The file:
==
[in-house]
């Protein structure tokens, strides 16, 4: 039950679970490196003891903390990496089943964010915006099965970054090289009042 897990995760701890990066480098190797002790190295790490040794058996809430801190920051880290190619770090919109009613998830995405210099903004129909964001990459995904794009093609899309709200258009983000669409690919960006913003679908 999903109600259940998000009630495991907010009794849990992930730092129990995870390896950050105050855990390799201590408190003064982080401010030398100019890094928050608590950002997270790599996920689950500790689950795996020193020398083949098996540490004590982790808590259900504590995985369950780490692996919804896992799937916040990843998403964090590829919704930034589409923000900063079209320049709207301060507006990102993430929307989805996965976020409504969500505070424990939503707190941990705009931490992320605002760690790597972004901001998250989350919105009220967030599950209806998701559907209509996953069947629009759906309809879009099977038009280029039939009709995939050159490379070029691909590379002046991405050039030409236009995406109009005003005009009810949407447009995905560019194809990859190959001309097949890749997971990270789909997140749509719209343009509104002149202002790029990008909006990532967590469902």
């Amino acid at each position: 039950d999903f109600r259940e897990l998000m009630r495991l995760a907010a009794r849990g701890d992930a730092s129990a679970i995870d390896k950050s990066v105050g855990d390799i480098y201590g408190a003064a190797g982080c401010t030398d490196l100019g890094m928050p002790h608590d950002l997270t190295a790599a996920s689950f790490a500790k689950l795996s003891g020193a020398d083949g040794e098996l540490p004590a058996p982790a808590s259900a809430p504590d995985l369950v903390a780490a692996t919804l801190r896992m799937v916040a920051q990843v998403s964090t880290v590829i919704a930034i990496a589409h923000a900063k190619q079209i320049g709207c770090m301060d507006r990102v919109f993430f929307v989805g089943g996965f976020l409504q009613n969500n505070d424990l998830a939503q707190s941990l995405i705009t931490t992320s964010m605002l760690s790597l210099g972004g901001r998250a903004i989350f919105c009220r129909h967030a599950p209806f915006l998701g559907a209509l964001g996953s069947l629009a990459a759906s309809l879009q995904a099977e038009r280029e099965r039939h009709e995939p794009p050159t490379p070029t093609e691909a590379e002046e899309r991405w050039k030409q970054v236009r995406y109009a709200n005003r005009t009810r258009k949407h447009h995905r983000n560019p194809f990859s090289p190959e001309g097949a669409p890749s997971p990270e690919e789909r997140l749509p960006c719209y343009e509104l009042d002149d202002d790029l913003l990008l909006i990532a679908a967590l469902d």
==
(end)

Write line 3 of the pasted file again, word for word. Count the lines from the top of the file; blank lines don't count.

């Amino acid at each position: 039950d999903f109600r259940e897990l998000m009630r495991l995760a907010a009794r849990g701890d992930a730092s129990a679970i995870d390896k950050s990066v105050g855990d390799i480098y201590g408190a003064a190797g982080c401010t030398d490196l100019g890094m928050p002790h608590d950002l997270t190295a790599a996920s689950f790490a500790k689950l795996s003891g020193a020398d083949g040794e098996l540490p004590a058996p982790a808590s259900a809430p504590d995985l369950v903390a780490a692996t919804l801190r896992m799937v916040a920051q990843v998403s964090t880290v590829i919704a930034i990496a589409h923000a900063k190619q079209i320049g709207c770090m301060d507006r990102v919109f993430f929307v989805g089943g996965f976020l409504q009613n969500n505070d424990l998830a939503q707190s941990l995405i705009t931490t992320s964010m605002l760690s790597l210099g972004g901001r998250a903004i989350f919105c009220r129909h967030a599950p209806f915006l998701g559907a209509l964001g996953s069947l629009a990459a759906s309809l879009q995904a099977e038009r280029e099965r039939h009709e995939p794009p050159t490379p070029t093609e691909a590379e002046e899309r991405w050039k030409q970054v236009r995406y109009a709200n005003r005009t009810r258009k949407h447009h995905r983000n560019p194809f990859s090289p190959e001309g097949a669409p890749s997971p990270e690919e789909r997140l749509p960006c719209y343009e509104l009042d002149d202002d790029l913003l990008l909006i990532a679908a967590l469902d």